It is challenging to run a modern digital cinema theatre complex without theatre management software, which raises the question: who would want to? TMS has streamlined the exhibition business and opened the door to possibilities that were not even imagined more than a decade ago. With CinemaCon 2016 set to convene next month in Las Vegas one thing is certain: TMS will be a major topic at the show. To help readers stay abreast of the latest developments in Digital Cinema Report asked leading manufacturers what we can expect at the show. In part three of our ongoing series I spoke via email with Frédéric Verdière, product manager, Ymagis Group.
Digital Cinema Report: Briefly describe your company’s line of TMS products and services.
Frédéric Verdière: Ymagis Group’s software solutions for movie theaters are built around the company’s Melody TMS, which is an advanced solution for Theater Management. We’ve designed our exhibitor software solutions to optimize the daily management of theaters through advanced automation and interconnection between systems. Moreover, our products are designed to be as intuitive as possible. With their user-friendly interface, they can be used by everyone, even non-technical employees. We have also now incorporated our brand new digital signage solution, making it a completely integrated product to assist exhibitors in their day-to-day operations. In parallel, a few months ago we launched Orchestra, our all-in-one content management solution that can host various applications, including the TMS, content receiver and library management system, log management and digital signage. Orchestra helps provide the broadest range of services at the best price.
DCR: What are you highlighting at CinemaCon 2016?
FV: On the Ymagis Group booth 2819A in the Augustus Ballroom, we will not only be presenting our Melody TMS but also CineConductor, our content download platform for distributors and exhibitors. With CineConductor, exhibitors can browse our library of non-mainstream content to discover new programming opportunities, download DCPs directly to their DCI server via a secure broadband network and monitor their DCP download progress in real time. At the same time, distributors can push DCPs directly to cinemas’ servers via a secure broadband network, approve download requests and preload DCPs to cinemas which remain unrevealed to the exhibitors until a specific date set by the distributor.
In other news, we will also introduce Symphony, the ultimate software solution to help connect, visualize and oversee a widespread group of cinema complexes from one central site. It allows users to save time by remotely scheduling all shows for their entire network of cinemas, directly from a single location. On-site cinema exhibitors will no longer need to waste precious time programming every week, Symphony takes care of that. They can create at will centralized playlists and schedules the booking department can use across all cinemas. Moreover, Symphony is a real-time monitoring interface that allows exhibitors to check that cinemas are running smoothly and help detect any potential errors. Thanks to its intuitive interface, Symphony is a powerful and user-friendly cinema circuit management software.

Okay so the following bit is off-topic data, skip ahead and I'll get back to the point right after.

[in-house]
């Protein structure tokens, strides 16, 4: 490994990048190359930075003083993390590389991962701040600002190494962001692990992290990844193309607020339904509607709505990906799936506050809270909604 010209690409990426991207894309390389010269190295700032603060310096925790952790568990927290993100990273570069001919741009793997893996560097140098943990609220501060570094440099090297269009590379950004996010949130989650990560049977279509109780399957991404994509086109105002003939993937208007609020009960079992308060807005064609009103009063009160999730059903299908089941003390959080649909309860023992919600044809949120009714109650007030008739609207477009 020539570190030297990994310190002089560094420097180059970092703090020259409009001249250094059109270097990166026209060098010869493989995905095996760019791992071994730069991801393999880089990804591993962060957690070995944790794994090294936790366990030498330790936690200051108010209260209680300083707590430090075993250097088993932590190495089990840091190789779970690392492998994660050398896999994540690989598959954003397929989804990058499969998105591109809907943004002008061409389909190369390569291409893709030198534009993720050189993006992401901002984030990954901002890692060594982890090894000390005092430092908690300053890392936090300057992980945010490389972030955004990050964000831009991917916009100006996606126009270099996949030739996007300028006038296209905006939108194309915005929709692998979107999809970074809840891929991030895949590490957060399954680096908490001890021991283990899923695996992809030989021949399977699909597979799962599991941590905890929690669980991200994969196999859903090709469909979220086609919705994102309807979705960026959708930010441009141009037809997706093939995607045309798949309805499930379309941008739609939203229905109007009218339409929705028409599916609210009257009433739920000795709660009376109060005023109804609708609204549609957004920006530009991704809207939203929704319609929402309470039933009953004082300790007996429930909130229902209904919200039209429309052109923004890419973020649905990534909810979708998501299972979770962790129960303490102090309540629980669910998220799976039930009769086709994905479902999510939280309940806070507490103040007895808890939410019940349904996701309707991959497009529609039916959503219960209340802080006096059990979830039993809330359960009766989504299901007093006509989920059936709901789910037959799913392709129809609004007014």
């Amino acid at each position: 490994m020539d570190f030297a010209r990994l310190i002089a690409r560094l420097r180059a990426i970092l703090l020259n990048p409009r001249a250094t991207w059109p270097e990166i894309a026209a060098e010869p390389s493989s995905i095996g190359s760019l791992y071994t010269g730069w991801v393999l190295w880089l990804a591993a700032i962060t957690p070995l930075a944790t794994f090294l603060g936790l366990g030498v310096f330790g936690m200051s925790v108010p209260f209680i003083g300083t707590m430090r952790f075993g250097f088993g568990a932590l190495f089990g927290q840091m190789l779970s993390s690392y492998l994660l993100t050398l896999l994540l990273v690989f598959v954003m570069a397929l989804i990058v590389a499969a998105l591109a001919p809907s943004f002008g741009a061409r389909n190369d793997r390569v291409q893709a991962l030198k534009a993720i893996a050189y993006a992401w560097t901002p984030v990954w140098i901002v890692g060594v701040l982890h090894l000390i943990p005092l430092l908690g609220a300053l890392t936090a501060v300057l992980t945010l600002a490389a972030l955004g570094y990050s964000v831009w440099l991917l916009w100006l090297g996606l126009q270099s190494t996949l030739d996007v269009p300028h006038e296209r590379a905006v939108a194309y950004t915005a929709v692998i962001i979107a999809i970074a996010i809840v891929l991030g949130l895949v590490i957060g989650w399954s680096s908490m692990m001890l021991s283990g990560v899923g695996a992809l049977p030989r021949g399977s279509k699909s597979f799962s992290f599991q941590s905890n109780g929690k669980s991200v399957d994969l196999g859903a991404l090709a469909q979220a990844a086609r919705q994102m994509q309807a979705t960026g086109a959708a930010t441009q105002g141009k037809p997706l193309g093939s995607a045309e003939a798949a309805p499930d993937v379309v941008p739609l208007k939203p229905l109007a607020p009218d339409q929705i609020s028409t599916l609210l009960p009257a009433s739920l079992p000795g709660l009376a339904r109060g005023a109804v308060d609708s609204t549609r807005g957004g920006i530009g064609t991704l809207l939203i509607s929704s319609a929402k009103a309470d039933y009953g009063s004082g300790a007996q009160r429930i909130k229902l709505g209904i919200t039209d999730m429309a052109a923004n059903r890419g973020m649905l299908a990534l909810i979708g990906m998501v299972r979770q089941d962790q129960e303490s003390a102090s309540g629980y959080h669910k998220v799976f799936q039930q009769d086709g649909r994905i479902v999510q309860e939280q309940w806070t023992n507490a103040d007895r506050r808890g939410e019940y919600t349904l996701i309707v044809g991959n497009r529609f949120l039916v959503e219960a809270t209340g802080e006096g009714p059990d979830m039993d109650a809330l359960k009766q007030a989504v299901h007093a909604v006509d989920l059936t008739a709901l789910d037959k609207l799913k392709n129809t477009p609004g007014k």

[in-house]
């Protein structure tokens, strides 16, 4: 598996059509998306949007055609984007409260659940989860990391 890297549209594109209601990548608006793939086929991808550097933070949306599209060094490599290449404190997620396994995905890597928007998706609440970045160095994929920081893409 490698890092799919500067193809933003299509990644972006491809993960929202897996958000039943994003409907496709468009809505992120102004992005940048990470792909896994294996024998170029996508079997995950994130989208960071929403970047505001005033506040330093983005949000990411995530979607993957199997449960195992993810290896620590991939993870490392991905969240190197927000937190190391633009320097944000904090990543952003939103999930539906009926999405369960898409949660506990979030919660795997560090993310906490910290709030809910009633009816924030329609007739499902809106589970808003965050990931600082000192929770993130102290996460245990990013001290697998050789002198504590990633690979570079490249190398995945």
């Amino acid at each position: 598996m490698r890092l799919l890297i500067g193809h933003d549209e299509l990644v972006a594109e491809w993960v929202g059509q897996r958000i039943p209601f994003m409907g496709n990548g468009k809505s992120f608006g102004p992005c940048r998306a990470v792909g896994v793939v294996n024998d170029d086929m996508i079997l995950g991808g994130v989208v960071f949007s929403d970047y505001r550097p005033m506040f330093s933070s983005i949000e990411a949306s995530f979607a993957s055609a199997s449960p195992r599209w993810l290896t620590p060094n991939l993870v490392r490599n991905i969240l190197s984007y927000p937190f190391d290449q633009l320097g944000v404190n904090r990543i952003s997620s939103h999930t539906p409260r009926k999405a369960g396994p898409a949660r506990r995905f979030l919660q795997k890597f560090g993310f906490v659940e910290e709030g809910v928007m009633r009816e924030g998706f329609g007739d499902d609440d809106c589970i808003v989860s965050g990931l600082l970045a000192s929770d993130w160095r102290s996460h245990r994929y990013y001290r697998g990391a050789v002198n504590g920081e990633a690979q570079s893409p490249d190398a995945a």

DCR: In your view, what have been the biggest developments in theatre management technology in the past decade?
FV: Digital projection has led to a dramatic change in the way theaters are managed. There are several aspects to this evolution: With a fully-featured TMS, theaters can complete the full automation of their projection system, allowing for staff reduction and a better cost structure. E-delivery allows better accessibility to content and significantly reduces operational costs for exhibitors and distributors alike. Thanks to improved content delivery solutions, cinemas are able to offer more diverse programming to their audiences. Digital signage will become increasingly important and will soon completely replace physical posters and advertising materials. It will offer clearer information, facilitate promotional actions and can create new opportunities for further interactivity with the audience.
DCR: Is there an opportunity in the market to provide a full suite of software and services including POS, TMS, and NOC Services? If so, what is your company doing in this area?
FV: It is a complex issue, as POS systems are usually very dependent upon local regulations in each country. That’s why providing a standardized software suite covering all aspects of exhibitors’ needs is not an obvious option in the short run. However, in the longer term, there will be greater expectations from the exhibition industry, especially for independent cinemas, to rely on fully-integrated solutions. We believe this evolution will take time and require more standardization than currently exists. We are working on providing further integrated solutions while maintaining the ability to connect them to third-party software tools.
DCR: Many exhibitors have told me that they would like to see software that can manage event cinema ticket sales. How does your company address this issue?
FV: Our Melody TMS is able to deal with special events in terms of scheduling. However, as we have not developed our own POS solution, we are not in a position today to address this need.
DCR: Along those lines, do you believe that cinema on demand in movie theatres is possible and, if so, what role can TMS play?
FV: The current results of cinema on demand initiatives are mitigated, as it’s a challenge to connect a specific audience for a specific content in a specific location and at a specific time. We believe that cinema on demand will require an evolution of the theater infrastructure to be successful. That said, our TMS is already able meet this demand, and we believe that our content delivery solution, CineConductor, could play a role in assisting those interested in this new booking concept.